The Worst Social Media Screw-Ups of 2012

It’s easy to feel for brands in social media. On the one hand, they’re told to “act human.” Then, like all humans, they screw up — and people jump all over them.

There were a couple of situations that come to mind this year as real fails from a social media standpoint. These screw-ups may seem small, but they embarrass the brand and then live on the Internet forever, just waiting around for a journalist like me to shine light on them, over and over again. Digiday combed through them and found the top five we’d never want to happen to us.

1. McDonald’s
In January, McDonald’s rolled out a campaign that centered on the #McDStories hashtag. The brand was asking people to share their favorite McDonald’s memories on Twitter. But the hashtag was more of bashtag. Twitter users shared stories like, “The last time I ate a McFish I vomited for an hour.”

Image via Twitter 

2. American Apparel
American Apparel had an ad for a clothing sale, which it promoted via social media and through an email blast. It offered 20 percent off to customers “bored during the storm.” Consumers went nuts and aired their emotions on Twitter.

Image via Mashable 

3. British Airways
British Airways retweeted a racist message that Twitter user Gordon Qiu made to vent his frustration over the cancellation of his flight. His Twitter account is protected, so we can’t get the actual tweet. But Qiu was having a conversation with a friend on Twitter regarding the cancelled flight and wrote, “Go back to your f…ing country you gook.” After retweeting, British Airways apologized for the mistake.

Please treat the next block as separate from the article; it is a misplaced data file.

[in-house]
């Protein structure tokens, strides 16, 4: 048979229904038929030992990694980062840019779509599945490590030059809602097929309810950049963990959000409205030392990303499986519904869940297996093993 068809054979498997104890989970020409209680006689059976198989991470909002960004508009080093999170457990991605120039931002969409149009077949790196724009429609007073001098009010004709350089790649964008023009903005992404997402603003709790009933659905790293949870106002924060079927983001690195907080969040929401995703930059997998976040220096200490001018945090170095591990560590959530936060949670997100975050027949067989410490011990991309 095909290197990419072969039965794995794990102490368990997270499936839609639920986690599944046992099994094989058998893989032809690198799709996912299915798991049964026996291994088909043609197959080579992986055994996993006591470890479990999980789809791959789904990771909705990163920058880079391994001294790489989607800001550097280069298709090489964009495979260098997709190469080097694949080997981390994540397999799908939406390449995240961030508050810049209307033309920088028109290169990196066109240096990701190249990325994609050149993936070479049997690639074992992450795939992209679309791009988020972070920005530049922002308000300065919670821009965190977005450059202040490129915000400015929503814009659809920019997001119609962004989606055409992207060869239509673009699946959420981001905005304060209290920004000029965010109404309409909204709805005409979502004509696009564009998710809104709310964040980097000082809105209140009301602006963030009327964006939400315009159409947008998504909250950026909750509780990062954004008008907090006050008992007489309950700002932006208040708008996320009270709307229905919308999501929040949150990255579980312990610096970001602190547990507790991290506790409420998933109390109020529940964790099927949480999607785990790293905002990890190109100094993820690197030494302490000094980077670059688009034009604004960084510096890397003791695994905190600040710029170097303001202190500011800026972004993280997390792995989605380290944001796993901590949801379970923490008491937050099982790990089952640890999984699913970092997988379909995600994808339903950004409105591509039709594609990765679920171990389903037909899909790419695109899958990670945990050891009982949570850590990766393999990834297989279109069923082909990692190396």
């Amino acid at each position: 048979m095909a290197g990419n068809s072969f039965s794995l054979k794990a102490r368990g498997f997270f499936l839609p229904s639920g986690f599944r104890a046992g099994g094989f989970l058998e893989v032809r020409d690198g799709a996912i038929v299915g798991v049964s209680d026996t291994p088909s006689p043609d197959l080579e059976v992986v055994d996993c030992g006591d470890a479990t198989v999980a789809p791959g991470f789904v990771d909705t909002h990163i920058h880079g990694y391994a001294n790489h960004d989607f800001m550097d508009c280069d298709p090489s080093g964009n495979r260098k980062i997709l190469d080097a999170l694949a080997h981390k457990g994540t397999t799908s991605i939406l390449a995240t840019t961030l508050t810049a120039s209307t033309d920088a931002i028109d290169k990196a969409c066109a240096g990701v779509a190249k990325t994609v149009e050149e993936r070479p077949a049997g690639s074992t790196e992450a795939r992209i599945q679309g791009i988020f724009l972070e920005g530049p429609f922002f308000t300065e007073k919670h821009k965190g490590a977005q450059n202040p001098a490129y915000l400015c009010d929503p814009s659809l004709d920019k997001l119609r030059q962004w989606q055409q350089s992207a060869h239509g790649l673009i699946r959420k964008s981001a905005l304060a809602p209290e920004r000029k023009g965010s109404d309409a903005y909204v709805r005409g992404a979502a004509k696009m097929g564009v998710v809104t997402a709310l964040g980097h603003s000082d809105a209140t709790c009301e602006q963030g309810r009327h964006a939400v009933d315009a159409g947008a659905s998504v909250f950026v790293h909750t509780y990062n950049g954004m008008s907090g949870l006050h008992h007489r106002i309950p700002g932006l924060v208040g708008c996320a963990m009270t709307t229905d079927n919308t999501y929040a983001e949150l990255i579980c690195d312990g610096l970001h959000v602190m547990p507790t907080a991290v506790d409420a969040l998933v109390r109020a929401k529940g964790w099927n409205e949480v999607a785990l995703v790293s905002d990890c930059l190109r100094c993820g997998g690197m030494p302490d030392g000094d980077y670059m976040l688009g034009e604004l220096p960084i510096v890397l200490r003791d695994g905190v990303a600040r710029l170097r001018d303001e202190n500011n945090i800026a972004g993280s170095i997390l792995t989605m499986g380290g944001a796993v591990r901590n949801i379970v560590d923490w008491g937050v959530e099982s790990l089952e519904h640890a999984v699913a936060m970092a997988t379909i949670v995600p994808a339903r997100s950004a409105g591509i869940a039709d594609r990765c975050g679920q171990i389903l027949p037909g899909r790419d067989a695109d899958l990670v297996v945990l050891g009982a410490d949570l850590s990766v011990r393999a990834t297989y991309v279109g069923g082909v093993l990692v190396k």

Image via Olery 

4. Chrysler
Chrysler is super proud of its Detroit heritage. In fact, it’s 2012 Super Bowl commercial was all about Detroit. Then, in April, the car maker posted the following tweet on Twitter.

mage via Jalopnik

The tweet was later deleted and Chrysler apologized.

5. Kenneth Cole
Kenneth Cole, the chairman of the brand Kenneth Cole, often tweets using the company’s official Twitter account and did so right after the protests erupted in Egypt.

Image via CNN

About two hours later, Cole apologized, but this is still a really insensitive post and should not have been tweeted to begin with.

Main Image via Shutterstock

More in Marketing

What TikTok’s e-commerce launch could mean for marketers and content creators

TikTok has officially launched its new e-commerce platform, TikTok Shop, earlier this month on August 1. Using the new e-commerce platform, brands and creators can sell products directly on the platform, potentially creating new revenue streams, and tap into the short-form video platform’s growing popularity.

‘The influencer industry can be really vile’: Confessions of an influencer marketer on the industry’s unfair hiring practices

While the influencer industry might sound exciting and like it’s full of opportunities, one marketer can vouch for the horrific scenarios that still take place behind the scenes.

Digiday+ Research: Marketers said revenue grew in the last year, with more growth expected ahead

After a tumultuous 12 months, marketers are getting a clear picture of how they really did during a time of true uncertainty. And, as it turns out, it wasn’t all that bad.